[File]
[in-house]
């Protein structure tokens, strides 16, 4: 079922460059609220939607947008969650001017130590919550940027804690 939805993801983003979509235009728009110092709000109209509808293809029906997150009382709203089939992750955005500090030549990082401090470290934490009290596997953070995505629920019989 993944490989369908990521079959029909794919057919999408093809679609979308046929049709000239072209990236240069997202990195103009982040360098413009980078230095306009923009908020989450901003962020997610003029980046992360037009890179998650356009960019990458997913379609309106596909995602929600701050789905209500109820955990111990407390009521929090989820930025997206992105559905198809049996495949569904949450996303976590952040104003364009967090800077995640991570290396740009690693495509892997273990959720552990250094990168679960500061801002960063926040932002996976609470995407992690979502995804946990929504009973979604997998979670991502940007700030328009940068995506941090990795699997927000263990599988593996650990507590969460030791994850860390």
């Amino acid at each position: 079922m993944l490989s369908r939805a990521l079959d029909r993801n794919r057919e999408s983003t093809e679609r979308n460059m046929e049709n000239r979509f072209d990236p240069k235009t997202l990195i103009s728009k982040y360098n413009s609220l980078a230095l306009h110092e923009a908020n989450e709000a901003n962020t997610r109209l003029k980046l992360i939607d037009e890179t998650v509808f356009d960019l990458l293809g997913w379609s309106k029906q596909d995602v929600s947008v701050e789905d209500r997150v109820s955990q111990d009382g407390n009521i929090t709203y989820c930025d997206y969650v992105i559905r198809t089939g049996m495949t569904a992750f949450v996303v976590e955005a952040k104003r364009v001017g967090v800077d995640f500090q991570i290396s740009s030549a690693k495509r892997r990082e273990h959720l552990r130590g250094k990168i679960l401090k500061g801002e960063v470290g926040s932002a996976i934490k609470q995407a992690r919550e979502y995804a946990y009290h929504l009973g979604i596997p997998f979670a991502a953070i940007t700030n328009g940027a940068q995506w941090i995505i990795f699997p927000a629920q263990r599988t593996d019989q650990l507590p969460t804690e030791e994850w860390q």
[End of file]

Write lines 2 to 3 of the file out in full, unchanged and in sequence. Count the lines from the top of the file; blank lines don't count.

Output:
């Protein structure tokens, strides 16, 4: 079922460059609220939607947008969650001017130590919550940027804690 939805993801983003979509235009728009110092709000109209509808293809029906997150009382709203089939992750955005500090030549990082401090470290934490009290596997953070995505629920019989 993944490989369908990521079959029909794919057919999408093809679609979308046929049709000239072209990236240069997202990195103009982040360098413009980078230095306009923009908020989450901003962020997610003029980046992360037009890179998650356009960019990458997913379609309106596909995602929600701050789905209500109820955990111990407390009521929090989820930025997206992105559905198809049996495949569904949450996303976590952040104003364009967090800077995640991570290396740009690693495509892997273990959720552990250094990168679960500061801002960063926040932002996976609470995407992690979502995804946990929504009973979604997998979670991502940007700030328009940068995506941090990795699997927000263990599988593996650990507590969460030791994850860390």
């Amino acid at each position: 079922m993944l490989s369908r939805a990521l079959d029909r993801n794919r057919e999408s983003t093809e679609r979308n460059m046929e049709n000239r979509f072209d990236p240069k235009t997202l990195i103009s728009k982040y360098n413009s609220l980078a230095l306009h110092e923009a908020n989450e709000a901003n962020t997610r109209l003029k980046l992360i939607d037009e890179t998650v509808f356009d960019l990458l293809g997913w379609s309106k029906q596909d995602v929600s947008v701050e789905d209500r997150v109820s955990q111990d009382g407390n009521i929090t709203y989820c930025d997206y969650v992105i559905r198809t089939g049996m495949t569904a992750f949450v996303v976590e955005a952040k104003r364009v001017g967090v800077d995640f500090q991570i290396s740009s030549a690693k495509r892997r990082e273990h959720l552990r130590g250094k990168i679960l401090k500061g801002e960063v470290g926040s932002a996976i934490k609470q995407a992690r919550e979502y995804a946990y009290h929504l009973g979604i596997p997998f979670a991502a953070i940007t700030n328009g940027a940068q995506w941090i995505i990795f699997p927000a629920q263990r599988t593996d019989q650990l507590p969460t804690e030791e994850w860390q």